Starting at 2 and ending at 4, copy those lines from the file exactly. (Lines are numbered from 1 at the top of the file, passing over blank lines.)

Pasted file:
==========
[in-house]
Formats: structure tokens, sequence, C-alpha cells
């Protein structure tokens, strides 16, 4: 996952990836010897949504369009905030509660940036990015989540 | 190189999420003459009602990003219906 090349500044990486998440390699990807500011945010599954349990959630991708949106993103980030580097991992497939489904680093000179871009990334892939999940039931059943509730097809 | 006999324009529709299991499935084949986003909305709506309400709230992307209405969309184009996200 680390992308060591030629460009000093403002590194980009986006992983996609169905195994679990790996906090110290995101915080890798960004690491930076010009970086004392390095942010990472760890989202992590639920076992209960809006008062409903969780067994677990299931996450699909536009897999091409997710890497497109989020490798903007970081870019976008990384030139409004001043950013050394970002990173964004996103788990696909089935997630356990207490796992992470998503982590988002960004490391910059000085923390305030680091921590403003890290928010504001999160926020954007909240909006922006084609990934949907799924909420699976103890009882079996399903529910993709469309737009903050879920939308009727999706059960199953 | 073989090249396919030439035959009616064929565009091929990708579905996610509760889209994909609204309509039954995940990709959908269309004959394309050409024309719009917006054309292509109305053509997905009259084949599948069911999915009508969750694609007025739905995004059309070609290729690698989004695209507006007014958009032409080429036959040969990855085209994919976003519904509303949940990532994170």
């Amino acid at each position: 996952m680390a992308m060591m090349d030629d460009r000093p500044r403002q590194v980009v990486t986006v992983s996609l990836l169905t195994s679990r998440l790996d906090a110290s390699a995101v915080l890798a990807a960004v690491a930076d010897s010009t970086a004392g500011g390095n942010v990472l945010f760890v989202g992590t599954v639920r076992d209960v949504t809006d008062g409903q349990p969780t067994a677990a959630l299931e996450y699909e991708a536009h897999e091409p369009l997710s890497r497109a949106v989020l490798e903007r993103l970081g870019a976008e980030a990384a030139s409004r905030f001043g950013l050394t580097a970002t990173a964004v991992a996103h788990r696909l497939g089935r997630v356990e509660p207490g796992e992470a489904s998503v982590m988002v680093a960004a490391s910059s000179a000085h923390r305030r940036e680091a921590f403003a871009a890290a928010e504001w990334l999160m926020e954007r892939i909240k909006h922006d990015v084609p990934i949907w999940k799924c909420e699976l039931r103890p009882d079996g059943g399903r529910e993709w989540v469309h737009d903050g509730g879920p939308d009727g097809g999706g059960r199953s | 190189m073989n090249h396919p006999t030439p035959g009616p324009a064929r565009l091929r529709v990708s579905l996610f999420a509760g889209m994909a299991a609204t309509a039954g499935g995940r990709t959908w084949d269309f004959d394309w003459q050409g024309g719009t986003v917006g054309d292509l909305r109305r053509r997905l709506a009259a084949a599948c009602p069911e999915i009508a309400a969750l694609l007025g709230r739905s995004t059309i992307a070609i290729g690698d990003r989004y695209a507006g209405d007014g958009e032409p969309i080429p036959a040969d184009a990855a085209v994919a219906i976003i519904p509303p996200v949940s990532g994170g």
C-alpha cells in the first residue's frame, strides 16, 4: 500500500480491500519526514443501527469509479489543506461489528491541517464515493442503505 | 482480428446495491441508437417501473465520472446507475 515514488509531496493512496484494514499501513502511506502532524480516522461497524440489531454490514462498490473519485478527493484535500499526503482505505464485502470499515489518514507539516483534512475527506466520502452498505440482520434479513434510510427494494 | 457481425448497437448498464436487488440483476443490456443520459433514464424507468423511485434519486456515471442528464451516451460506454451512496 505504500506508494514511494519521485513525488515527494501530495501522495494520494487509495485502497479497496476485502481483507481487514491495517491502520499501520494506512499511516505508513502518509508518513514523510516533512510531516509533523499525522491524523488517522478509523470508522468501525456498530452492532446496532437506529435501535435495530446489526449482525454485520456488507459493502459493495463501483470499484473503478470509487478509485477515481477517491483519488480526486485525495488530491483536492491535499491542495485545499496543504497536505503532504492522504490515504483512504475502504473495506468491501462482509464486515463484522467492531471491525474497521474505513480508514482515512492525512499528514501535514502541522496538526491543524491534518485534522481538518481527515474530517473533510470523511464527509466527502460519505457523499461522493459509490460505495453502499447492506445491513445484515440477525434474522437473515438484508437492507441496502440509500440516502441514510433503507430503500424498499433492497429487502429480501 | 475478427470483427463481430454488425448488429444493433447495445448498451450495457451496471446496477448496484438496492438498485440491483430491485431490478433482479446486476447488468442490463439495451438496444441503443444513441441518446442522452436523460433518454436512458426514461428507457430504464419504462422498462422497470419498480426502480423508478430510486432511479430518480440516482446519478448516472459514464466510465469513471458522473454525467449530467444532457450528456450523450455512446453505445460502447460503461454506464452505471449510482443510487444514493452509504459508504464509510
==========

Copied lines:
Formats: structure tokens, sequence, C-alpha cells
């Protein structure tokens, strides 16, 4: 996952990836010897949504369009905030509660940036990015989540 | 190189999420003459009602990003219906 090349500044990486998440390699990807500011945010599954349990959630991708949106993103980030580097991992497939489904680093000179871009990334892939999940039931059943509730097809 | 006999324009529709299991499935084949986003909305709506309400709230992307209405969309184009996200 680390992308060591030629460009000093403002590194980009986006992983996609169905195994679990790996906090110290995101915080890798960004690491930076010009970086004392390095942010990472760890989202992590639920076992209960809006008062409903969780067994677990299931996450699909536009897999091409997710890497497109989020490798903007970081870019976008990384030139409004001043950013050394970002990173964004996103788990696909089935997630356990207490796992992470998503982590988002960004490391910059000085923390305030680091921590403003890290928010504001999160926020954007909240909006922006084609990934949907799924909420699976103890009882079996399903529910993709469309737009903050879920939308009727999706059960199953 | 073989090249396919030439035959009616064929565009091929990708579905996610509760889209994909609204309509039954995940990709959908269309004959394309050409024309719009917006054309292509109305053509997905009259084949599948069911999915009508969750694609007025739905995004059309070609290729690698989004695209507006007014958009032409080429036959040969990855085209994919976003519904509303949940990532994170």
């Amino acid at each position: 996952m680390a992308m060591m090349d030629d460009r000093p500044r403002q590194v980009v990486t986006v992983s996609l990836l169905t195994s679990r998440l790996d906090a110290s390699a995101v915080l890798a990807a960004v690491a930076d010897s010009t970086a004392g500011g390095n942010v990472l945010f760890v989202g992590t599954v639920r076992d209960v949504t809006d008062g409903q349990p969780t067994a677990a959630l299931e996450y699909e991708a536009h897999e091409p369009l997710s890497r497109a949106v989020l490798e903007r993103l970081g870019a976008e980030a990384a030139s409004r905030f001043g950013l050394t580097a970002t990173a964004v991992a996103h788990r696909l497939g089935r997630v356990e509660p207490g796992e992470a489904s998503v982590m988002v680093a960004a490391s910059s000179a000085h923390r305030r940036e680091a921590f403003a871009a890290a928010e504001w990334l999160m926020e954007r892939i909240k909006h922006d990015v084609p990934i949907w999940k799924c909420e699976l039931r103890p009882d079996g059943g399903r529910e993709w989540v469309h737009d903050g509730g879920p939308d009727g097809g999706g059960r199953s | 190189m073989n090249h396919p006999t030439p035959g009616p324009a064929r565009l091929r529709v990708s579905l996610f999420a509760g889209m994909a299991a609204t309509a039954g499935g995940r990709t959908w084949d269309f004959d394309w003459q050409g024309g719009t986003v917006g054309d292509l909305r109305r053509r997905l709506a009259a084949a599948c009602p069911e999915i009508a309400a969750l694609l007025g709230r739905s995004t059309i992307a070609i290729g690698d990003r989004y695209a507006g209405d007014g958009e032409p969309i080429p036959a040969d184009a990855a085209v994919a219906i976003i519904p509303p996200v949940s990532g994170g």